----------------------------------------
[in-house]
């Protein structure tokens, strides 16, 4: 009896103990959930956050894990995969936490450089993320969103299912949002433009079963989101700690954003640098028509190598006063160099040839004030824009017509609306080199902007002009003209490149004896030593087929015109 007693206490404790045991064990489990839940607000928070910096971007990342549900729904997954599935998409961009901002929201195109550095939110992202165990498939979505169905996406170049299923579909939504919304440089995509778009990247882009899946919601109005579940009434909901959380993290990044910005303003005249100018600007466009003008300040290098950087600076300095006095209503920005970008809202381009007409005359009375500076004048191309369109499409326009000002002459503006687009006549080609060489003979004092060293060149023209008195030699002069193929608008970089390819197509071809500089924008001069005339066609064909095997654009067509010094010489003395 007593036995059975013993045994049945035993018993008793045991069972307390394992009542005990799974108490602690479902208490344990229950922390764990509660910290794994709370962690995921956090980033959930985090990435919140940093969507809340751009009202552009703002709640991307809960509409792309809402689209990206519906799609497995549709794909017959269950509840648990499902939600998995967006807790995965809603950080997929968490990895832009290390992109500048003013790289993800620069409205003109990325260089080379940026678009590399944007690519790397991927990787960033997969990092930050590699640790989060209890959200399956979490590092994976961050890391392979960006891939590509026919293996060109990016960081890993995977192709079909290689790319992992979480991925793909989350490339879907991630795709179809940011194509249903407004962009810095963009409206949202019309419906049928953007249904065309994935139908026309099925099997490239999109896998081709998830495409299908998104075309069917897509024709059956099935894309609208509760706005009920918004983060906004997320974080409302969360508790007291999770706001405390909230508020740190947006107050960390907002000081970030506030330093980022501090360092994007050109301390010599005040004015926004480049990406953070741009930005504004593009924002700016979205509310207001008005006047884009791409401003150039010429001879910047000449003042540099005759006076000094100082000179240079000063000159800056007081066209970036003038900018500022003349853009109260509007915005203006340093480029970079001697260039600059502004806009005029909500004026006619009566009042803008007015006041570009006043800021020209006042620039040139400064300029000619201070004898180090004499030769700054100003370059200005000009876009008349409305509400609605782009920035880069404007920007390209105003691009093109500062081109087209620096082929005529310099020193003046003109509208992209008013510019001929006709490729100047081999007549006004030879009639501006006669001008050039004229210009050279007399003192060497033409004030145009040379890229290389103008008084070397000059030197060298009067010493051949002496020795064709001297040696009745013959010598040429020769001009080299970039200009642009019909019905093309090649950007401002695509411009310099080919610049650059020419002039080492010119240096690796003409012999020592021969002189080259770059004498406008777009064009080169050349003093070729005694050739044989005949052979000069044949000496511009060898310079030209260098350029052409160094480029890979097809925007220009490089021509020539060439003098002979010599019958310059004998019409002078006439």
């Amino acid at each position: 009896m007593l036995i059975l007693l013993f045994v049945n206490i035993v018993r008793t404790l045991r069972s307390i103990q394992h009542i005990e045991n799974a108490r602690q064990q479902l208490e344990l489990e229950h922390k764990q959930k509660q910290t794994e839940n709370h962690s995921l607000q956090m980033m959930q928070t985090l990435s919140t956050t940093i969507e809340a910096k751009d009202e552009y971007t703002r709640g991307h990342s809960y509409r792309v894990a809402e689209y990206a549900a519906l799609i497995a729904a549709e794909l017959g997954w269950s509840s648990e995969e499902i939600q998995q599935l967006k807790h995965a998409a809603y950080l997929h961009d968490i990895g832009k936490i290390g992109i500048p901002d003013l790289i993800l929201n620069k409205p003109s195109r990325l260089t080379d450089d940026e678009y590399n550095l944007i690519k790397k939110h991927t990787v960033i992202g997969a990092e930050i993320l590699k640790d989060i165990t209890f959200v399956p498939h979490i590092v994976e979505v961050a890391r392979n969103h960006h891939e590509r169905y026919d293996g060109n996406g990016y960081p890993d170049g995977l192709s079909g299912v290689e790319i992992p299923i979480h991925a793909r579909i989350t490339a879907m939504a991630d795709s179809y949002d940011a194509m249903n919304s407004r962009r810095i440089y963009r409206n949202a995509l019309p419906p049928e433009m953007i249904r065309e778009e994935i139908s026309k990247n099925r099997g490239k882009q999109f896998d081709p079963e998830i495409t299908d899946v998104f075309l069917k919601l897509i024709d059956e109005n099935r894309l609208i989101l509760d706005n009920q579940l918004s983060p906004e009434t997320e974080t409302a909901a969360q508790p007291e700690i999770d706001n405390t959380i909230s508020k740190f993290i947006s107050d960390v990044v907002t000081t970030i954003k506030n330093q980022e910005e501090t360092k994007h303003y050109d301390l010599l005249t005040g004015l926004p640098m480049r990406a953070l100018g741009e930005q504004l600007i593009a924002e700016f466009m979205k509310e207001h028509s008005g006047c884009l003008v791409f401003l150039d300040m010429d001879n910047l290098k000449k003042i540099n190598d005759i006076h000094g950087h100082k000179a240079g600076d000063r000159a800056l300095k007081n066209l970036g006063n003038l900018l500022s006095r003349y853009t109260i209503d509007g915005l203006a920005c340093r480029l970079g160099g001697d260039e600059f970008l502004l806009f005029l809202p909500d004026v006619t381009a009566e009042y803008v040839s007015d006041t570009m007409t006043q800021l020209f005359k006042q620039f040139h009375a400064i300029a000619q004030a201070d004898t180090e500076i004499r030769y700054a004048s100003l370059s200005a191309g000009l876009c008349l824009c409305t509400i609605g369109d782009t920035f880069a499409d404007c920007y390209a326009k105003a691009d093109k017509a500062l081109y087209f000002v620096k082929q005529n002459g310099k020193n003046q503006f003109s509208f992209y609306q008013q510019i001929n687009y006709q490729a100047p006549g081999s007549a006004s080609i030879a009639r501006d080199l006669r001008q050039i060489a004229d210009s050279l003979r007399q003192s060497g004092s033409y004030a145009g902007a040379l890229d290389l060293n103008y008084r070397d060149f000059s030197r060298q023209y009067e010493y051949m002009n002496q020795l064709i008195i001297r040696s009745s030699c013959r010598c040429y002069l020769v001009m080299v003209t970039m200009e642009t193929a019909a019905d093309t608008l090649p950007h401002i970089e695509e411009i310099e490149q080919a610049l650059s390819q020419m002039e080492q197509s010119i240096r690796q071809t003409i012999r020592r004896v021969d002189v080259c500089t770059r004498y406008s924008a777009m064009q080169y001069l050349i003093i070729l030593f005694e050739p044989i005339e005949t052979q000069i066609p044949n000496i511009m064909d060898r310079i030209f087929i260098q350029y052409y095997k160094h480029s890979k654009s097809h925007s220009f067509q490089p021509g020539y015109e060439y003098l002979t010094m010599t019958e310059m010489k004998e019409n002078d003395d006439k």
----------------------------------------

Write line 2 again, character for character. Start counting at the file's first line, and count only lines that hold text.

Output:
């Protein structure tokens, strides 16, 4: 009896103990959930956050894990995969936490450089993320969103299912949002433009079963989101700690954003640098028509190598006063160099040839004030824009017509609306080199902007002009003209490149004896030593087929015109 007693206490404790045991064990489990839940607000928070910096971007990342549900729904997954599935998409961009901002929201195109550095939110992202165990498939979505169905996406170049299923579909939504919304440089995509778009990247882009899946919601109005579940009434909901959380993290990044910005303003005249100018600007466009003008300040290098950087600076300095006095209503920005970008809202381009007409005359009375500076004048191309369109499409326009000002002459503006687009006549080609060489003979004092060293060149023209008195030699002069193929608008970089390819197509071809500089924008001069005339066609064909095997654009067509010094010489003395 007593036995059975013993045994049945035993018993008793045991069972307390394992009542005990799974108490602690479902208490344990229950922390764990509660910290794994709370962690995921956090980033959930985090990435919140940093969507809340751009009202552009703002709640991307809960509409792309809402689209990206519906799609497995549709794909017959269950509840648990499902939600998995967006807790995965809603950080997929968490990895832009290390992109500048003013790289993800620069409205003109990325260089080379940026678009590399944007690519790397991927990787960033997969990092930050590699640790989060209890959200399956979490590092994976961050890391392979960006891939590509026919293996060109990016960081890993995977192709079909290689790319992992979480991925793909989350490339879907991630795709179809940011194509249903407004962009810095963009409206949202019309419906049928953007249904065309994935139908026309099925099997490239999109896998081709998830495409299908998104075309069917897509024709059956099935894309609208509760706005009920918004983060906004997320974080409302969360508790007291999770706001405390909230508020740190947006107050960390907002000081970030506030330093980022501090360092994007050109301390010599005040004015926004480049990406953070741009930005504004593009924002700016979205509310207001008005006047884009791409401003150039010429001879910047000449003042540099005759006076000094100082000179240079000063000159800056007081066209970036003038900018500022003349853009109260509007915005203006340093480029970079001697260039600059502004806009005029909500004026006619009566009042803008007015006041570009006043800021020209006042620039040139400064300029000619201070004898180090004499030769700054100003370059200005000009876009008349409305509400609605782009920035880069404007920007390209105003691009093109500062081109087209620096082929005529310099020193003046003109509208992209008013510019001929006709490729100047081999007549006004030879009639501006006669001008050039004229210009050279007399003192060497033409004030145009040379890229290389103008008084070397000059030197060298009067010493051949002496020795064709001297040696009745013959010598040429020769001009080299970039200009642009019909019905093309090649950007401002695509411009310099080919610049650059020419002039080492010119240096690796003409012999020592021969002189080259770059004498406008777009064009080169050349003093070729005694050739044989005949052979000069044949000496511009060898310079030209260098350029052409160094480029890979097809925007220009490089021509020539060439003098002979010599019958310059004998019409002078006439």